Wednesday, January 15, 2014

27 Hours

It's getting to be time for the folks in Columbus to set more execution dates.  Serious ones.

They do it every few months, typically scheduling them roughly every other month.  And they set them some 26 to 28 months in the future.  Right now, we've got people lined through January 2016, two years from now.  So it's about time for another date or two.  Simple math.  Which is, after all, how those who orchestrate the killings like to think about it as they might think about getting stale bread to the inmates - as a bureaucratic process.  So they create protocols that, well, bureaucratize. 

However much the administrators of death, from the Supreme Court of Ohio to the guy who pushes the button that actually sends the drugs into the body so that the thing there strapped to the table can cease breathing, killing people on command isn't the same as arranging food shipments.  The person to be killed isn't a can of lima beans.  He's a person.  However much we might wish to deny.

Shylock, in a less-different-than-you-might-think context made the point.
                                       I am a Jew. Hath
not a Jew eyes? hath not a Jew hands, organs,
dimensions, senses, affections, passions? fed with
the same food, hurt with the same weapons, subject
to the same diseases, healed by the same means,
warmed and cooled by the same winter and summer, as
a Christian is? If you prick us, do we not bleed?
if you tickle us, do we not laugh? if you poison
us, do we not die? and if you wrong us, shall we not
revenge? If we are like you in the rest, we will
resemble you in that.
The other day, Judge Frost said that we could go ahead and kill Dennis McGuire.  Sure, it's a new way of killing, a combination of drugs that nobody's ever used before.  And there's some chance he'll suffer an horrific death.  But they didn't show it was particularly likely that he personally would.  Not likely enough, anyway.  The state's folks said that the Constitution doesn't entitle him to a guarantee of a perfectly painless death, which seems to be true. (Ohio's statute actually does entitle him to that, but hey, them's the breaks.)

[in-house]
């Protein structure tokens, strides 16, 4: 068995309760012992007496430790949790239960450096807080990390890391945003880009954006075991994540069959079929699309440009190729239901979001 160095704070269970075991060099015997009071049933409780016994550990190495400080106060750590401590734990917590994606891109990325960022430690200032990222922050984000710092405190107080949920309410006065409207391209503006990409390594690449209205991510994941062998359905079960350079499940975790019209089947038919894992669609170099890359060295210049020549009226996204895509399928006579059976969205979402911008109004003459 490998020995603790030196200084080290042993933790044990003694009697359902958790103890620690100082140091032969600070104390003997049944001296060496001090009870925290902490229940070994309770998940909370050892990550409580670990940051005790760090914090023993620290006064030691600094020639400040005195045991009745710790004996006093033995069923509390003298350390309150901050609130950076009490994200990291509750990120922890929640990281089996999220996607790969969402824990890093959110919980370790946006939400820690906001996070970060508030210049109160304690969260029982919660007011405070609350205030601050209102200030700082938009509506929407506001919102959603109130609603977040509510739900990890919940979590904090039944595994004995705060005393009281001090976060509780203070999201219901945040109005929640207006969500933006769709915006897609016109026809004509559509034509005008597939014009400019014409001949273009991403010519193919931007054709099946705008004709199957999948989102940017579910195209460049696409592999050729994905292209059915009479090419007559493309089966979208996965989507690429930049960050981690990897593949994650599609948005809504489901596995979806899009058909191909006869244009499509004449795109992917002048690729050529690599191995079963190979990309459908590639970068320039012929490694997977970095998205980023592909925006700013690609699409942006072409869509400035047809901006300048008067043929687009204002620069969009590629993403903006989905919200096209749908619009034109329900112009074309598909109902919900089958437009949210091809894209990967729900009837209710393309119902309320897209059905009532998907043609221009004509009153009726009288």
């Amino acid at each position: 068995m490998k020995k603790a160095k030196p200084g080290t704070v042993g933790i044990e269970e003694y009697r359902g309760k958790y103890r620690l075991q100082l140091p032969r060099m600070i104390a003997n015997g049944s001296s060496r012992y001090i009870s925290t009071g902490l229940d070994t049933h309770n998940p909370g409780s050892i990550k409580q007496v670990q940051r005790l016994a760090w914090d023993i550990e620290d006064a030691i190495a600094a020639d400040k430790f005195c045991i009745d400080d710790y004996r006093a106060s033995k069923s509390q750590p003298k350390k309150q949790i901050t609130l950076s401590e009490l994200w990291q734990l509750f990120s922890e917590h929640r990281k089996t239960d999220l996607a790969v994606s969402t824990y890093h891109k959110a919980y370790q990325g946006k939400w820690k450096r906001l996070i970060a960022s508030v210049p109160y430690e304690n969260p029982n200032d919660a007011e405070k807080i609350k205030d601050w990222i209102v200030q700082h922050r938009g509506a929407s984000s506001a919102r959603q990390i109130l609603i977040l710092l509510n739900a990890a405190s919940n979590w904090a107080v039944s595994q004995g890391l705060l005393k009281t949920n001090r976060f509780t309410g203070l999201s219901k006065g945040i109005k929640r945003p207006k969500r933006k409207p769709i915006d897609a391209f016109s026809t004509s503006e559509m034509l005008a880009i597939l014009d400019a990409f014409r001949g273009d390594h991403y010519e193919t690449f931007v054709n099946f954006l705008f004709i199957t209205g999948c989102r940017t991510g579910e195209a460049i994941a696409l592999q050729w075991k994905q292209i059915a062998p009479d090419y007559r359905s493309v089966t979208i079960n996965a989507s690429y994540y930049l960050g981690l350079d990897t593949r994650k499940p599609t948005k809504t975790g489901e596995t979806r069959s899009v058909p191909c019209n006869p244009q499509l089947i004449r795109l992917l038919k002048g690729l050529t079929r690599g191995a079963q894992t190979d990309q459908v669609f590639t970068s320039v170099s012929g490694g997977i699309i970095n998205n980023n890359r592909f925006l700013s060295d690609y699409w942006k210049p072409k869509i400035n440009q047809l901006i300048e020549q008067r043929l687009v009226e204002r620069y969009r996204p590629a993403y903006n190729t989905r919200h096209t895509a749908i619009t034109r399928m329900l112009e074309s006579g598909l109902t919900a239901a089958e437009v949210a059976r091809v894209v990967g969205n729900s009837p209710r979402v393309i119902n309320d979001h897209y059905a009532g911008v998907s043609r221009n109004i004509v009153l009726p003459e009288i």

And so, in about 27 hours, absent something extraordinary, Dennis McGuire will be killed at the Southern Ohio Correctional Facility in Lucasville, Ohio.  Killed by paid employees of the State of Ohio.  My tax dollars at work.

And then Gregory Lott in March and Arthur Tyler in May and so on through Kareem Jackson in January 2016 and then . . . .  Though probably some of them will be spared, at least for a while.

I've written from time to time about the new dates.  I've quoted Camus.
What then is capital punishment but the most premeditated of murders, to which no criminal's deed, however calculated it may be, can be compared? For there to be an equivalence, the death penalty would have to punish a criminal, who had warned his victim of the date at which he would inflict a horrible death on him, and who from that moment onward had confined him at his mercy for months. Such a monster is not encountered in private life.
And I've acknowledged that Camus was probably wrong.  There are worse monsters to be encountered, though we're supposed to be better.  Still

I've also written about that 28 month wait from the day the Columbus 7 announce the execution date until the time.  And what it must do to a person.

But there's the other end, too.  Dennis McGuire is to be killed tomorrow morning.  some 27 hours from now.  There's a prison guard watching his every move, taking minute by minute notes, keeping his bureaucratic eyes on things for the log book.  But what he does, when he pees, how many of the soggy Cheerios he eats, those are his actions.  They aren't him.

As he struggles.  Or accepts.  Sweats.  Prays.  Worries.  Wonders.

Once again, I don't know Dennis McGuire.  I never represented him.  Never met him.  Never got a letter from him or one of his friends or relatives asking me for information or help.  (You'd be amazed what I do get from people.)  I don't have any idea what's running through his mind now.  Neither do you.  Is he at peace?  Is he crawling psychological walls.  Does he expect to be going to a better place? To a worse?  To nowhere at all.

No, of course he shouldn't have killed Joy Stewart 24 years ago.  That's a given.  But this person, this Dennis McGuire, this man who's 24 years older (perhaps wiser, perhaps not), he isn't the young man, the 29 year old, who did that.  This one's 53.  Middle aged, though obviously well past the mid point of his life.  A different guy.

With 27 hours to live.

Of course, that's notice she didn't have.  Which, today at least, really isn't the point.

Joy Stewart
Dennis McGuire


  1. Well, that didn't go too well did it?

    1. I titled the post-facto blog post "They Can't Say They Weren't Warned.: